Happily, Andy H-D at The Black Torrent Guard is beginning to post again, and has apparently gone to Iowa to do a graduate degree in musicology.* Earlier this month he posted a clip of Ira Glass, host of This American Life and nephew of Philip Glass, talking about the challenges of writing for radio or TV.
Andy titles the post "Working Through the Suck" (such a good post title . . . wish I'd thought of it) and writes that "it encapsulates why I started writing this blog, why I stopped writing for several months, and a larger malaise that seems to affect the 'academic blog' community." I'm assuming that the malaise he's writing about is the tendency of so many academic blogs written by graduate students (the majority, since grad students tend to understand the medium more intuitively) to peter out after a while. Part of it obviously is that we're all busy and blogging is low on our list of priorities. But maybe it's also because of what Glass is talking about here: you have good taste and high standards, and what you're writing is not up to them, so you stop.
All I can say is, I couldn't agree with Glass more. You have to work through the suck, power through the feelings of inadequacy, because there is simply no other way to get better. Writing is an immensely complicated thing, and it takes years of doing it to get better. Of course you have to read and read and read, but that's only half of it. I went through my faux-Adorno phase and my faux-Orwell phase and some other phases I'm too embarrassed even to mention, and the stuff I wrote when I was imitating these various writers' voices was TERRIBLE. For example, there's this godawful analysis of Rachmaninoff's C minor piano concerto I did for James Hepokoski's 1995 sonata deformations seminar:
Theodore Adorno once wrote (with considerable scorn) that Rachmaninoff's early C-sharp minor Prelude is an exploitation of the semiotic germ inherent in the cadence – "that is the way it is." Adorno's observation, applied in a neutral spirit, is germane to the concerto, which expresses itself through a kind of massive cadential overkill.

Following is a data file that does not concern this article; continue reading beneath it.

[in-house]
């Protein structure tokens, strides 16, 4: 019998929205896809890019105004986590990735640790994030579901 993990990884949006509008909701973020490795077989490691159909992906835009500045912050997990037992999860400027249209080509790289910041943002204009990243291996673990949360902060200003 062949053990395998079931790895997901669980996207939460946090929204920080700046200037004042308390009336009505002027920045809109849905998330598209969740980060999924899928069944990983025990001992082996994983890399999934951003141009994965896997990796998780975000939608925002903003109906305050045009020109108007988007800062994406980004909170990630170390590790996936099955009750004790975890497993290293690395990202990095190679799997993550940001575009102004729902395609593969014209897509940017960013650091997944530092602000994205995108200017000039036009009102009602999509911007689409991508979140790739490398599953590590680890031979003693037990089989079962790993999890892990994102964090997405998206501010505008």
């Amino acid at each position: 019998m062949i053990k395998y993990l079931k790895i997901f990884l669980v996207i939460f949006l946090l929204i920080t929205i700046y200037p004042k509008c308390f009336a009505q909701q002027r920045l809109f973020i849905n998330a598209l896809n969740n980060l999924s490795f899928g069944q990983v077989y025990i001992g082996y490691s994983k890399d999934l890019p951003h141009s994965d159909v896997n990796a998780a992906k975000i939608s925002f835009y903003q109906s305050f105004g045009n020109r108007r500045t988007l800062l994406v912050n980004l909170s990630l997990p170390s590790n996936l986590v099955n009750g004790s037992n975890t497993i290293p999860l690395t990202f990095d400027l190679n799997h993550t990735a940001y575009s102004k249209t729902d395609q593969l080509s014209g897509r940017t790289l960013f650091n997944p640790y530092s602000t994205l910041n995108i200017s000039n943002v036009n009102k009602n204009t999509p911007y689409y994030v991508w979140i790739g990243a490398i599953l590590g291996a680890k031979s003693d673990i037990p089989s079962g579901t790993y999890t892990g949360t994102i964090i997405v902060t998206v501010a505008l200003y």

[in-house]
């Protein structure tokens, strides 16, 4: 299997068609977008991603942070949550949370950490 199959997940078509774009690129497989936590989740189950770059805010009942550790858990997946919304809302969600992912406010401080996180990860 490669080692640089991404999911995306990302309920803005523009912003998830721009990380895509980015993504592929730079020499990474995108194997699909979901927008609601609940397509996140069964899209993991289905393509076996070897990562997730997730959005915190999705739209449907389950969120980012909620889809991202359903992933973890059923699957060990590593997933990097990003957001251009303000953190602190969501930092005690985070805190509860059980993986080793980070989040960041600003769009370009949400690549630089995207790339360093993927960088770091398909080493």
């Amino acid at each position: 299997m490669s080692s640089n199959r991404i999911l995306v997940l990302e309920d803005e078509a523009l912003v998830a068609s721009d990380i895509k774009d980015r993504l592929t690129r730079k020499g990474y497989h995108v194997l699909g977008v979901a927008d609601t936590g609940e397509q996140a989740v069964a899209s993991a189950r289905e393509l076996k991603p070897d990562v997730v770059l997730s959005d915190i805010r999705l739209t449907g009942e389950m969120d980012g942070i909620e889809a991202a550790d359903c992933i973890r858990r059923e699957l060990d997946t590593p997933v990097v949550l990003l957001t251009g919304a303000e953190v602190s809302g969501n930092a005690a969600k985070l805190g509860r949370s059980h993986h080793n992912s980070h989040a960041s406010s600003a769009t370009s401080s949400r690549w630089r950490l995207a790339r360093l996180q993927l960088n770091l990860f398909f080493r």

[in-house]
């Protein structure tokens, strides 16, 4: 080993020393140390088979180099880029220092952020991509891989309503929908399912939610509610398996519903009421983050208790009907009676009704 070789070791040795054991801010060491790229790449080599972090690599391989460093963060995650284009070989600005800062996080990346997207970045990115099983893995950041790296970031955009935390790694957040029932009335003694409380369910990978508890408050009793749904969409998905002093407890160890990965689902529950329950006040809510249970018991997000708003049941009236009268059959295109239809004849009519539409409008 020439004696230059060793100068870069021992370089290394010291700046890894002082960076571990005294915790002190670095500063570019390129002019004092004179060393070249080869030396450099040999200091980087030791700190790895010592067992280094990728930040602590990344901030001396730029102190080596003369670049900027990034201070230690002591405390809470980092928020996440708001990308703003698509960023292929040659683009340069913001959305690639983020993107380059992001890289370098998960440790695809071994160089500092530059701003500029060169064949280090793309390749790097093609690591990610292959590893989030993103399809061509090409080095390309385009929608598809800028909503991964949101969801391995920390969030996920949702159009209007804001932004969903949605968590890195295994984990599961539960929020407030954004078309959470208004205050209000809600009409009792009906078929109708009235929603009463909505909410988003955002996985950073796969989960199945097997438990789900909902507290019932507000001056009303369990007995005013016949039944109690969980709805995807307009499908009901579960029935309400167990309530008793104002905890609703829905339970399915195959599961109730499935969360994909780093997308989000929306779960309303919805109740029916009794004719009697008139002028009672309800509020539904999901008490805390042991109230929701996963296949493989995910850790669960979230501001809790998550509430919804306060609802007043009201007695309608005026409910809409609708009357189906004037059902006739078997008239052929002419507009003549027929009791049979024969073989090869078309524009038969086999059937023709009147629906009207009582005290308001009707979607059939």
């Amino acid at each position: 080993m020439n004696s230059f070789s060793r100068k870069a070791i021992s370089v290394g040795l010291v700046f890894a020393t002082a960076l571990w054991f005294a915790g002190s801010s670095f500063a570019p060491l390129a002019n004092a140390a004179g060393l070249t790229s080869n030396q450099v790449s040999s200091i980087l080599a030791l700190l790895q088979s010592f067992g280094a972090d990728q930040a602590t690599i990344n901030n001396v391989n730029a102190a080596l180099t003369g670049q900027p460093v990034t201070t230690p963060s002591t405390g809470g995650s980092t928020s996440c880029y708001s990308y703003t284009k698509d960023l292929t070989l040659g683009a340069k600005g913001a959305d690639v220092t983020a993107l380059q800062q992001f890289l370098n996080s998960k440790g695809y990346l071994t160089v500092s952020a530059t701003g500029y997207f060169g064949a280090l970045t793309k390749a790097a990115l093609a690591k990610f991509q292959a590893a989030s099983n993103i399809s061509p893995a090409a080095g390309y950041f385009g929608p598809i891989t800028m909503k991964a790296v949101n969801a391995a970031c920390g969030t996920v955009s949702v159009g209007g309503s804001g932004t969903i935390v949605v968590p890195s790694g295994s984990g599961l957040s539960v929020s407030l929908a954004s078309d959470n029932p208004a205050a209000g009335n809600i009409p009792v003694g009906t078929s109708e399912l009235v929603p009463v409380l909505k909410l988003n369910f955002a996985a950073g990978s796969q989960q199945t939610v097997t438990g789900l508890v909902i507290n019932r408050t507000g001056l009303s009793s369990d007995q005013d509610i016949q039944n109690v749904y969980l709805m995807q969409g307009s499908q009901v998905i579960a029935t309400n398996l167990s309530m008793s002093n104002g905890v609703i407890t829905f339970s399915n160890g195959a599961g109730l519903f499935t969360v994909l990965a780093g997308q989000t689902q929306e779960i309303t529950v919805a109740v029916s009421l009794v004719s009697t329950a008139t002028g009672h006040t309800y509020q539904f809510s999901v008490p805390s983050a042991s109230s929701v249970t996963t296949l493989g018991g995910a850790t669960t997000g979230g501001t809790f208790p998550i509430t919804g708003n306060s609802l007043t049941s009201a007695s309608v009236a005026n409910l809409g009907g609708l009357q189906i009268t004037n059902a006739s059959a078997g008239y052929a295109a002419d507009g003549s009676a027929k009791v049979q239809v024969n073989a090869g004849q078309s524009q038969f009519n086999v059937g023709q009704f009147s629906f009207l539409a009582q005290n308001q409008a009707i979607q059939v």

"Germane," huh? My writing at this time had a certain thesaurus quality to it. Note the clumsiness with which cultural theory is being applied here. The syllogism is (A) Adorno complains about cadential overkill in Rachmaninoff's C-sharp minor prelude, (B) this other piece by Rachmaninoff contains cadences, so (C) Adorno can be applied to this other piece by Rachmaninoff. This is an example of what I call "Lee Press-On Theory," after Lee Press-On Nails of fond memory.
The development, which has been overtaken by motive b. (above), cumulates in the recapitulation, in which the P theme is now lashed to the piano's fortissimo repetitions of motive b. (mm.241-257).
"Cumulates"? Also, your bar numbers are off, fool.
The fourth scale degree of the motive is now not sharpened, and we may now recognize the opening four-note motive that wrenched the introduction out of its delusional off-tonic opening. This is simultaneously the telos of the development and a moment of desperate recognition; the goal demanded in the opening was to escape or redeem C-minor, but in the recapitulation, the piano shouts its recognition of the truth present from the opening: there is no escape, there is no redemption. The disillusioning gesture with which the piece has opened has been elevated to a place of ultimate importance, and that gesture's content of meaning is likewise revealed as the ultimate truth: that is the way it is.